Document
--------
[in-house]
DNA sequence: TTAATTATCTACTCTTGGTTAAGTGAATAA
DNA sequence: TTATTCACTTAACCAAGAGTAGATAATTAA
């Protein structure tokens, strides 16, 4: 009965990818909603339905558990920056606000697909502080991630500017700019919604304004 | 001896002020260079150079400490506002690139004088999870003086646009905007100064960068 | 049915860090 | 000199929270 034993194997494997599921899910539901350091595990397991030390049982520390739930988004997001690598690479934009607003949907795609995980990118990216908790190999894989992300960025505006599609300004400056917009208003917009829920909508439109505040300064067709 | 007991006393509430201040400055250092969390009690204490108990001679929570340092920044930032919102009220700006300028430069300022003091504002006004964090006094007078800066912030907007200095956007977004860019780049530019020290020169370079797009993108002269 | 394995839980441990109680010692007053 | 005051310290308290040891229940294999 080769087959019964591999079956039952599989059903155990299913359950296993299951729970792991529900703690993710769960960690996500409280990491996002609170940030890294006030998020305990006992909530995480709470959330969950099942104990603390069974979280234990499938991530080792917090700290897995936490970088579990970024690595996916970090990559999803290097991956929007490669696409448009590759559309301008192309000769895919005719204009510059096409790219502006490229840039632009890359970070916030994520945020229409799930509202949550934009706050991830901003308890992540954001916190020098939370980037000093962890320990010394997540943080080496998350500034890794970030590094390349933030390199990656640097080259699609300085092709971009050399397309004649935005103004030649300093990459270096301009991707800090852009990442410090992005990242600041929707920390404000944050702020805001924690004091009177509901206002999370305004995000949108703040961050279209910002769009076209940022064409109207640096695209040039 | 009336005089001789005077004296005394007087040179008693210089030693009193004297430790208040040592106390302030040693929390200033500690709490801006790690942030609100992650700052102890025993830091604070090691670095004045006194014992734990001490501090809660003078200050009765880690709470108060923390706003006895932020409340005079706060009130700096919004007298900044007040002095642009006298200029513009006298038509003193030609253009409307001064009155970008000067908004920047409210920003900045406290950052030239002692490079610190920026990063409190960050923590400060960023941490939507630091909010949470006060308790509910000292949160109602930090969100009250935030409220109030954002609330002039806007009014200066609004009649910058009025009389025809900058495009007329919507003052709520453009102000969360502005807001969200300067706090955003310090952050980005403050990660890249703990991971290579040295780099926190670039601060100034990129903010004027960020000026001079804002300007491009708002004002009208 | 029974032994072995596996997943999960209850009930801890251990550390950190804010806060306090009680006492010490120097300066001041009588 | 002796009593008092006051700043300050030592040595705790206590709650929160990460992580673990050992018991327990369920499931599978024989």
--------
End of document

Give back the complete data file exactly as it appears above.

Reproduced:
[in-house]
DNA sequence: TTAATTATCTACTCTTGGTTAAGTGAATAA
DNA sequence: TTATTCACTTAACCAAGAGTAGATAATTAA
């Protein structure tokens, strides 16, 4: 009965990818909603339905558990920056606000697909502080991630500017700019919604304004 | 001896002020260079150079400490506002690139004088999870003086646009905007100064960068 | 049915860090 | 000199929270 034993194997494997599921899910539901350091595990397991030390049982520390739930988004997001690598690479934009607003949907795609995980990118990216908790190999894989992300960025505006599609300004400056917009208003917009829920909508439109505040300064067709 | 007991006393509430201040400055250092969390009690204490108990001679929570340092920044930032919102009220700006300028430069300022003091504002006004964090006094007078800066912030907007200095956007977004860019780049530019020290020169370079797009993108002269 | 394995839980441990109680010692007053 | 005051310290308290040891229940294999 080769087959019964591999079956039952599989059903155990299913359950296993299951729970792991529900703690993710769960960690996500409280990491996002609170940030890294006030998020305990006992909530995480709470959330969950099942104990603390069974979280234990499938991530080792917090700290897995936490970088579990970024690595996916970090990559999803290097991956929007490669696409448009590759559309301008192309000769895919005719204009510059096409790219502006490229840039632009890359970070916030994520945020229409799930509202949550934009706050991830901003308890992540954001916190020098939370980037000093962890320990010394997540943080080496998350500034890794970030590094390349933030390199990656640097080259699609300085092709971009050399397309004649935005103004030649300093990459270096301009991707800090852009990442410090992005990242600041929707920390404000944050702020805001924690004091009177509901206002999370305004995000949108703040961050279209910002769009076209940022064409109207640096695209040039 | 009336005089001789005077004296005394007087040179008693210089030693009193004297430790208040040592106390302030040693929390200033500690709490801006790690942030609100992650700052102890025993830091604070090691670095004045006194014992734990001490501090809660003078200050009765880690709470108060923390706003006895932020409340005079706060009130700096919004007298900044007040002095642009006298200029513009006298038509003193030609253009409307001064009155970008000067908004920047409210920003900045406290950052030239002692490079610190920026990063409190960050923590400060960023941490939507630091909010949470006060308790509910000292949160109602930090969100009250935030409220109030954002609330002039806007009014200066609004009649910058009025009389025809900058495009007329919507003052709520453009102000969360502005807001969200300067706090955003310090952050980005403050990660890249703990991971290579040295780099926190670039601060100034990129903010004027960020000026001079804002300007491009708002004002009208 | 029974032994072995596996997943999960209850009930801890251990550390950190804010806060306090009680006492010490120097300066001041009588 | 002796009593008092006051700043300050030592040595705790206590709650929160990460992580673990050992018991327990369920499931599978024989």